The European Union will extend glyphosate's authorisation for 10 years, even though its member states failed to agree over the active ingredient in Bayer AG's Roundup weedkiller.
Glyphosate has proved divisive since the World Health Organization's cancer research agency concluded in 2015 that it was probably carcinogenic to humans. Other agencies around the world, including the U.S. Environmental Protection Agency (EPA) and EU agencies, have classified it as non-carcinogenic.
The European Commission said on Thursday it would renew glyphosate's approval based on European Food Agency and European Chemicals Agency safety assessments and subject to new conditions and restrictions, such as maximum application rates.
Bayer welcomed the EU executive's decision, which was condemned by environmental groups including Greenpeace.
"This reauthorisation allows us to continue to provide important integrated weed management technology to farmers across the European Union," Bayer said in a statement.
The German company, which acquired Roundup through its $63 billion purchase of Monsanto in 2018, faces thousands of cancer lawsuits from plaintiffs across the United States.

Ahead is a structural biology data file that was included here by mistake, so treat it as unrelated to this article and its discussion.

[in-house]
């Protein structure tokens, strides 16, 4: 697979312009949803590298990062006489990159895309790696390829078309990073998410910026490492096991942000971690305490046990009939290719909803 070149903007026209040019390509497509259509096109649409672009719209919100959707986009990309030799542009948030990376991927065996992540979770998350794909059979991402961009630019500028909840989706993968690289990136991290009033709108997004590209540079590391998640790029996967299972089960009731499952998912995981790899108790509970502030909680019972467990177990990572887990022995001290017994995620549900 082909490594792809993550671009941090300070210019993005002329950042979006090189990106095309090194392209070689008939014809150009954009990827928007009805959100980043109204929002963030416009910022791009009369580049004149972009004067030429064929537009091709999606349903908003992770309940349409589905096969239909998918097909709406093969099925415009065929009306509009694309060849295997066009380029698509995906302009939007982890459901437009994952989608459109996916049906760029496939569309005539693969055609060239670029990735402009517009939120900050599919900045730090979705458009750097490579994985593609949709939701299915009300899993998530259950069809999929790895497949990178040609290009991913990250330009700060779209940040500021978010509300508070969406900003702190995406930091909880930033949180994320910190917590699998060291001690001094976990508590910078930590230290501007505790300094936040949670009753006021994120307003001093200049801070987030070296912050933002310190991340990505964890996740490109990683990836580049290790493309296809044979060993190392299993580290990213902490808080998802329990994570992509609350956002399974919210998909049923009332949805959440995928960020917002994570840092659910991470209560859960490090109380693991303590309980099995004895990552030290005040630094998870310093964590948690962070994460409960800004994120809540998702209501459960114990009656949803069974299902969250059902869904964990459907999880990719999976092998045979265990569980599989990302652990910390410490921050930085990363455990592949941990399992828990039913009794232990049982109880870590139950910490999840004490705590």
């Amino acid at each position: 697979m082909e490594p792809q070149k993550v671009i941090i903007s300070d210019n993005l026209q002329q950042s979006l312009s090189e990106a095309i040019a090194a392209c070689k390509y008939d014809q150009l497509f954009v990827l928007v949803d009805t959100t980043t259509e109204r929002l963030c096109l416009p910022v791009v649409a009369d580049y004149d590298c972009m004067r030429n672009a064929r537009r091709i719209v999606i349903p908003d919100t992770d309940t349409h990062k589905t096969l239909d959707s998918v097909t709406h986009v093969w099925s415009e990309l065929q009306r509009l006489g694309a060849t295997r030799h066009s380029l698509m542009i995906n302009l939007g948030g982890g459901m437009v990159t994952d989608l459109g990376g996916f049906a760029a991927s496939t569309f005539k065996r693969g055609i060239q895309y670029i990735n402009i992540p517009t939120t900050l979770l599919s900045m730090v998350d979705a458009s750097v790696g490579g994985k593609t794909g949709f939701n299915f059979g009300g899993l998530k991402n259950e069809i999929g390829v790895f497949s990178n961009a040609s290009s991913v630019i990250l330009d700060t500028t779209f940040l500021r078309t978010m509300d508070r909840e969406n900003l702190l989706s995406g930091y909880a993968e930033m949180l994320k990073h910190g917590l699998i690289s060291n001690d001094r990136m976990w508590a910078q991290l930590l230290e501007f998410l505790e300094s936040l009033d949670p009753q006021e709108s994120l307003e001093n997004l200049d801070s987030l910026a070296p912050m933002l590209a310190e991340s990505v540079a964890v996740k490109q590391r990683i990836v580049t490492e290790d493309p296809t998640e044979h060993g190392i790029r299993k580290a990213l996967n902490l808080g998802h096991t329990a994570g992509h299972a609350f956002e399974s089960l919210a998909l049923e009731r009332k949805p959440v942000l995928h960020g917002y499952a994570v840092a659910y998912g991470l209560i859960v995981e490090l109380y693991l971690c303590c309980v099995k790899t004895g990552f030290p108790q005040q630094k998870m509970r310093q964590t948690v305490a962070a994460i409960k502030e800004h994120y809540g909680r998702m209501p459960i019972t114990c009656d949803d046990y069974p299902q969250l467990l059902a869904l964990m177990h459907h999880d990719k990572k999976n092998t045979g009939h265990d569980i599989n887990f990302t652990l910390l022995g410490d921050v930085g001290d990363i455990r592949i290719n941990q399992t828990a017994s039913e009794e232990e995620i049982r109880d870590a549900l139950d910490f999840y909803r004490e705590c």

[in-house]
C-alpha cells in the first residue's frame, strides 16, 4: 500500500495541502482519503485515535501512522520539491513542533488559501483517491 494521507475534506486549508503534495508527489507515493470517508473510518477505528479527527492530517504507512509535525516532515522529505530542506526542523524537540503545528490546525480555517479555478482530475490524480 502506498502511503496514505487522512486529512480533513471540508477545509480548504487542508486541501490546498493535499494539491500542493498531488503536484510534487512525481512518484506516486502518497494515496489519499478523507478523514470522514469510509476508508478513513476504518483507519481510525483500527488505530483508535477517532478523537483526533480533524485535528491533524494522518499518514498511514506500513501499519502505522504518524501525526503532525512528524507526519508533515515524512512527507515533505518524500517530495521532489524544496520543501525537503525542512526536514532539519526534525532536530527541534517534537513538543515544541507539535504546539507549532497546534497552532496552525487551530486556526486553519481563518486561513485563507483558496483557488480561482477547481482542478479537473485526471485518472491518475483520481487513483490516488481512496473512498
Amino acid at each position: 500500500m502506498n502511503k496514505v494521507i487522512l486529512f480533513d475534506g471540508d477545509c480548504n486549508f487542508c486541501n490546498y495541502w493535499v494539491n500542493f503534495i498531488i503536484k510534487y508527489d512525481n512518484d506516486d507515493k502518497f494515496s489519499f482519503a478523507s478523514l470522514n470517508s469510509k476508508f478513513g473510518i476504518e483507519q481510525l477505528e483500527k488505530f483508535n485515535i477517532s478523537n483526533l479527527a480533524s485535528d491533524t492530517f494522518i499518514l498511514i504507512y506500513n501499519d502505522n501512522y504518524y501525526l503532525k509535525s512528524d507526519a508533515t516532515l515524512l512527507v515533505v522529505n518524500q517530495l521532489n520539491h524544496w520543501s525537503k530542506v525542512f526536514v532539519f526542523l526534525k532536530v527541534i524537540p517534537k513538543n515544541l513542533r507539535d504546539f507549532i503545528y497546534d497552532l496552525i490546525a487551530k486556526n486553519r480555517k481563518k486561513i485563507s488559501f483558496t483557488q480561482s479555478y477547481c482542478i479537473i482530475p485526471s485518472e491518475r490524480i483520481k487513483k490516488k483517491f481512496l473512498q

Glyphosate has been widely used for decades by farmers and in other uses such as to clear weeds from railways lines.
The Commission had proposed extending authorisation by 10 years and sought approval from the EU's 27 member countries.
A more substantial "qualified majority" had been required either to support of block the proposal, but on Thursday and a month ago, the voting did not clear this hurdle.
Under EU rules, the Commission had to take a decision on authorisation which was due to expire on Dec. 15.
French pro-environmental farming group Confederation Paysanne called the decision and the approval process "scandalous". France was among a number of countries to abstain.
Greenpeace said it was outraged by the decision, which was contrary to numerous opinions of scientists on glyphosate's probable negative effects on human health and the environment.
Agriculture without glyphosate was possible, it said, and public policies should help farmers to phase it out. Farming group Copa and Cogeca said there was no equivalent alternative.
Individual EU countries will remain responsible for authorising plant protection products containing glyphosate.